By AAA of Western and Central New York
With winter storm warnings in effect for Buffalo, Rochester and Syracuse, AAA wants to make sure drivers across the region are prepared to battle the snow and cold. Hazardous storms and inclement weather are a factor in more than half a million crashes and more than 2,000 road deaths every winter, according to research from the AAA Foundation for Traffic Safety. AAA urges drivers to slow down, be cautious and prepare their vehicles for the cold days ahead for their own personal safety.
With many schools closed this week for February break, AAA reminds families to stay home if possible and to obey any driving bans that may go into effect. The less cars on the road, the safer it is for drivers and emergency crews. If a travel ban is issued, AAA may be unable to provide service in affected areas.
“If you have no choice but to venture out into ice and snow with frigid temperatures, remember to pack an emergency kit and drive slowly,” said Elizabeth Carey, director of public relations for AAA WCNY. “However, if you really don’t have to go out, stay home. Even if you can drive well in the ice and snow, not everyone else can.”
AAA expects call volume across Western and Central New York to increase for tow requests amid heavy snowfall followed by battery issues as temperatures drop. Member safety is our primary concern at AAA Western and Central New York with any type of roadside assistance especially in times of severe weather. Motorists who need assistance should request road service via the free AAA mobile app or AAA.com to avoid waiting on hold amid high call volume.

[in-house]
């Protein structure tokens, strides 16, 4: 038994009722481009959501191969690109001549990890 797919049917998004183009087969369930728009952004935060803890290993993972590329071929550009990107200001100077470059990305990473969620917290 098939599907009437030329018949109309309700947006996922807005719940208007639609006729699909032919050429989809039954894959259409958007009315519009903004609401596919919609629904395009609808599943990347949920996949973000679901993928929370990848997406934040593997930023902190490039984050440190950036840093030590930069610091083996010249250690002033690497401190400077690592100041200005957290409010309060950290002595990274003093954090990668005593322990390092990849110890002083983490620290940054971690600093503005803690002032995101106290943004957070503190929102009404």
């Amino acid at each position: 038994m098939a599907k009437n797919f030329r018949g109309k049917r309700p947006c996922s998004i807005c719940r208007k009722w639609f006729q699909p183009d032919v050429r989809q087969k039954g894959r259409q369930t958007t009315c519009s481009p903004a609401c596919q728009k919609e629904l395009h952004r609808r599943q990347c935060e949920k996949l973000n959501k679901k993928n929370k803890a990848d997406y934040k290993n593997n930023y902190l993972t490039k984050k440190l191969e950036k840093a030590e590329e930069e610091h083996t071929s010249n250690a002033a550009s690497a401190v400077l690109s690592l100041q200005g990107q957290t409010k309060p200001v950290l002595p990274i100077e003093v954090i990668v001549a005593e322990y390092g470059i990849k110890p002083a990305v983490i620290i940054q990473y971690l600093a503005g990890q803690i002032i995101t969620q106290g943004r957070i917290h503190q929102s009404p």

To help keep drivers safe on the road, AAA offers the following tips for driving in winter weather:
•Avoid driving during heavy snowfall.
If you go off the road, stay seat belted in your vehicle and call for help. If you are in an emergency situation, call 9-1-1. If you are stranded in your vehicle, keep the tailpipe clear of snow to ensure proper ventilation, and keep the window cracked open.
•Do not tailgate. Normal following distances of three to four seconds on dry pavement should be extended to a minimum of five to six seconds when driving on slippery surfaces. The extra time will provide additional braking room should a sudden stop become necessary.
•Never use cruise control on slippery roads. If your vehicle hydroplanes or skids, you will lose the ability to regain some traction simply by lifting off the accelerator. It will be harder to recover from the loss of traction if cruise control is active.
•Slow down and adjust your speed to the road conditions. Leave yourself ample room to stop. Accelerate, turn and brake as gradually and smoothly as you can.
•Don’t slam on the brakes. If your car begins to skid, continue to steer in the direction you want the car to go. Slamming on the brakes will only make your vehicle harder to control.
•Use extreme caution on bridges and overpasses. Black ice typically forms first in shaded areas of the roadway and on bridges and overpasses that freeze first and melt last. Although the road leading up to a bridge may be fine, the bridge itself could be a sheet of ice.
•React quickly. Watch the traffic ahead and slow down immediately at the sight of brake lights, skidding cars or emergency flashers.
•Make sure your vehicle is free of snow before requesting service.
As upstate New York’s largest member services organization, AAA Western and Central New York provides more than 887,000 members with travel, insurance, financial and automotive-related services. Since its founding in 1900, AAA has been a leading advocate for the safety and security of all travelers. Visit AAA at www.AAA.com.